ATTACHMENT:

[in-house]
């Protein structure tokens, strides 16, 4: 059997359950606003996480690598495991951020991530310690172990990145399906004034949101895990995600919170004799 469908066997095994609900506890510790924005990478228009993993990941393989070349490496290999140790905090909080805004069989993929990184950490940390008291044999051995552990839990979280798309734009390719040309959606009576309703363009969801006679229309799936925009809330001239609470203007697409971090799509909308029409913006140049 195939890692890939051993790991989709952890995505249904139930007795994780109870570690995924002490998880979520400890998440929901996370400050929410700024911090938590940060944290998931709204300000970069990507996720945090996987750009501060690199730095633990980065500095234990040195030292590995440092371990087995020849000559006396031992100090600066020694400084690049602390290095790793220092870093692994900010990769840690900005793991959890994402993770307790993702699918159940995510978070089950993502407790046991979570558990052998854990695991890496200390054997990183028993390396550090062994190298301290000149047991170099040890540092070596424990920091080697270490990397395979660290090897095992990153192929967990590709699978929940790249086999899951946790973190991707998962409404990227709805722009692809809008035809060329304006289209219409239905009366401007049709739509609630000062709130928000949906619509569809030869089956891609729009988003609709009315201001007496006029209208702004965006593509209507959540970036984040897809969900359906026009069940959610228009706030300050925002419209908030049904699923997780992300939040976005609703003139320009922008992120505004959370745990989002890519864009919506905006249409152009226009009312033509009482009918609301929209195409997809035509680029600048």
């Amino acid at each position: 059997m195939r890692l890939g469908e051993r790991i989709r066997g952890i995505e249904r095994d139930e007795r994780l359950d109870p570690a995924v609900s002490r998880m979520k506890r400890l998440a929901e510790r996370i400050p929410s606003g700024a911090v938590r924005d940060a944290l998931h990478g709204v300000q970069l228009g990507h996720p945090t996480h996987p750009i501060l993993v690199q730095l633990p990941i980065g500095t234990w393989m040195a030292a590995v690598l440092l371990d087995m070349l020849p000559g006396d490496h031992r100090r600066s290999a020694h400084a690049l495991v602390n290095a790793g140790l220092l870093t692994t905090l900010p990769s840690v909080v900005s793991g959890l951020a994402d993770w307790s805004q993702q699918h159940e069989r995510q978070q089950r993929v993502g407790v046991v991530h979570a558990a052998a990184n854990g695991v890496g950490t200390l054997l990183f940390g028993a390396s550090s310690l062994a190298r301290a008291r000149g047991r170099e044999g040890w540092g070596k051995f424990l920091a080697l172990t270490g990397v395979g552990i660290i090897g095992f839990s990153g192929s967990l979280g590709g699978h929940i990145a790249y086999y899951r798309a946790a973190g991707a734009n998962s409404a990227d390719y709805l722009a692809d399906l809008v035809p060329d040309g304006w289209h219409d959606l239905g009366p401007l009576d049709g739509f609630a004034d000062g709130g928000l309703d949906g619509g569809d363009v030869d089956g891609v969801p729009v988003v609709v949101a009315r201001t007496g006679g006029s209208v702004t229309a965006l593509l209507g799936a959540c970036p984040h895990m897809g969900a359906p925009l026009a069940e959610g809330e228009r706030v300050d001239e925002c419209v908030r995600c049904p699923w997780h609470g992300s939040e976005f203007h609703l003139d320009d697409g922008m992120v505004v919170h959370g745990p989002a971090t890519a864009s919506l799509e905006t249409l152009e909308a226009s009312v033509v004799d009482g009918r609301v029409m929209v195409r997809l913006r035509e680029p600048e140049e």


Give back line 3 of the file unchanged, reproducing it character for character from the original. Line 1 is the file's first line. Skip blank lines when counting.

């Amino acid at each position: 059997m195939r890692l890939g469908e051993r790991i989709r066997g952890i995505e249904r095994d139930e007795r994780l359950d109870p570690a995924v609900s002490r998880m979520k506890r400890l998440a929901e510790r996370i400050p929410s606003g700024a911090v938590r924005d940060a944290l998931h990478g709204v300000q970069l228009g990507h996720p945090t996480h996987p750009i501060l993993v690199q730095l633990p990941i980065g500095t234990w393989m040195a030292a590995v690598l440092l371990d087995m070349l020849p000559g006396d490496h031992r100090r600066s290999a020694h400084a690049l495991v602390n290095a790793g140790l220092l870093t692994t905090l900010p990769s840690v909080v900005s793991g959890l951020a994402d993770w307790s805004q993702q699918h159940e069989r995510q978070q089950r993929v993502g407790v046991v991530h979570a558990a052998a990184n854990g695991v890496g950490t200390l054997l990183f940390g028993a390396s550090s310690l062994a190298r301290a008291r000149g047991r170099e044999g040890w540092g070596k051995f424990l920091a080697l172990t270490g990397v395979g552990i660290i090897g095992f839990s990153g192929s967990l979280g590709g699978h929940i990145a790249y086999y899951r798309a946790a973190g991707a734009n998962s409404a990227d390719y709805l722009a692809d399906l809008v035809p060329d040309g304006w289209h219409d959606l239905g009366p401007l009576d049709g739509f609630a004034d000062g709130g928000l309703d949906g619509g569809d363009v030869d089956g891609v969801p729009v988003v609709v949101a009315r201001t007496g006679g006029s209208v702004t229309a965006l593509l209507g799936a959540c970036p984040h895990m897809g969900a359906p925009l026009a069940e959610g809330e228009r706030v300050d001239e925002c419209v908030r995600c049904p699923w997780h609470g992300s939040e976005f203007h609703l003139d320009d697409g922008m992120v505004v919170h959370g745990p989002a971090t890519a864009s919506l799509e905006t249409l152009e909308a226009s009312v033509v004799d009482g009918r609301v029409m929209v195409r997809l913006r035509e680029p600048e140049e």